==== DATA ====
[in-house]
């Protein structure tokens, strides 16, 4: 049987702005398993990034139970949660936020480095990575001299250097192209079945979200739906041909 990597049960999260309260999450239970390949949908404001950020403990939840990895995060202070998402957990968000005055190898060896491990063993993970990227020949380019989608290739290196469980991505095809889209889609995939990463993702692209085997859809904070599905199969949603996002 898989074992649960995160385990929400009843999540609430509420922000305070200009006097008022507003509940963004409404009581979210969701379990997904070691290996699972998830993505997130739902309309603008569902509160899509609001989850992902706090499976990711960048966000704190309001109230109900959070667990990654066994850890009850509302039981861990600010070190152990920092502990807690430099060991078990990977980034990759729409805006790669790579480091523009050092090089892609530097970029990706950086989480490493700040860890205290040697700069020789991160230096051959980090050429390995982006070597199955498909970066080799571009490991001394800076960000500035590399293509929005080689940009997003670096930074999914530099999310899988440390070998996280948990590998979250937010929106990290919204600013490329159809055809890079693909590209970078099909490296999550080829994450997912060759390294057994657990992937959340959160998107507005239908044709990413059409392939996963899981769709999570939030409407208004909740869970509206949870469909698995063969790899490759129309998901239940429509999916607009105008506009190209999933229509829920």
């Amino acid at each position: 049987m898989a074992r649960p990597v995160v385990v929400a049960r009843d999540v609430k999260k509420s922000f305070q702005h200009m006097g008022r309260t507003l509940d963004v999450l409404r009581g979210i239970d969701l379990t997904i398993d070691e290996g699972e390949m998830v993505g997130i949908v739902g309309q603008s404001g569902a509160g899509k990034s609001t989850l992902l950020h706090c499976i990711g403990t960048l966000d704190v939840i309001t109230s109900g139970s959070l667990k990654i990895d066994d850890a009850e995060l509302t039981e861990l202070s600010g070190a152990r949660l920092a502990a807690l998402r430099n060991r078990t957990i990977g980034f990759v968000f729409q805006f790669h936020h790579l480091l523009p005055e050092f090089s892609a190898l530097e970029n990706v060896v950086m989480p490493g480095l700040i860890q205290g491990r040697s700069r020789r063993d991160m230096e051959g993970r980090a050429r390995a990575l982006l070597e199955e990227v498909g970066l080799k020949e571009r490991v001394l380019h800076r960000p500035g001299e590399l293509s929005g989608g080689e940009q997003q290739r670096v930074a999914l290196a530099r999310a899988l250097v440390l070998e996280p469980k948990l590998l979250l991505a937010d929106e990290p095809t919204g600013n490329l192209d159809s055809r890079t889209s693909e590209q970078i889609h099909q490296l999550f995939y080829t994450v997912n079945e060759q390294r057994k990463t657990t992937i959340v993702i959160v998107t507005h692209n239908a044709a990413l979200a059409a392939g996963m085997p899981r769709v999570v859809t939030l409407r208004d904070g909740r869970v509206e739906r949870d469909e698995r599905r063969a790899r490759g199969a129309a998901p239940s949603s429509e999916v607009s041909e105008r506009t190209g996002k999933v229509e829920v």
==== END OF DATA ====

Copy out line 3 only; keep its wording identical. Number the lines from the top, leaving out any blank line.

């Amino acid at each position: 049987m898989a074992r649960p990597v995160v385990v929400a049960r009843d999540v609430k999260k509420s922000f305070q702005h200009m006097g008022r309260t507003l509940d963004v999450l409404r009581g979210i239970d969701l379990t997904i398993d070691e290996g699972e390949m998830v993505g997130i949908v739902g309309q603008s404001g569902a509160g899509k990034s609001t989850l992902l950020h706090c499976i990711g403990t960048l966000d704190v939840i309001t109230s109900g139970s959070l667990k990654i990895d066994d850890a009850e995060l509302t039981e861990l202070s600010g070190a152990r949660l920092a502990a807690l998402r430099n060991r078990t957990i990977g980034f990759v968000f729409q805006f790669h936020h790579l480091l523009p005055e050092f090089s892609a190898l530097e970029n990706v060896v950086m989480p490493g480095l700040i860890q205290g491990r040697s700069r020789r063993d991160m230096e051959g993970r980090a050429r390995a990575l982006l070597e199955e990227v498909g970066l080799k020949e571009r490991v001394l380019h800076r960000p500035g001299e590399l293509s929005g989608g080689e940009q997003q290739r670096v930074a999914l290196a530099r999310a899988l250097v440390l070998e996280p469980k948990l590998l979250l991505a937010d929106e990290p095809t919204g600013n490329l192209d159809s055809r890079t889209s693909e590209q970078i889609h099909q490296l999550f995939y080829t994450v997912n079945e060759q390294r057994k990463t657990t992937i959340v993702i959160v998107t507005h692209n239908a044709a990413l979200a059409a392939g996963m085997p899981r769709v999570v859809t939030l409407r208004d904070g909740r869970v509206e739906r949870d469909e698995r599905r063969a790899r490759g199969a129309a998901p239940s949603s429509e999916v607009s041909e105008r506009t190209g996002k999933v229509e829920v």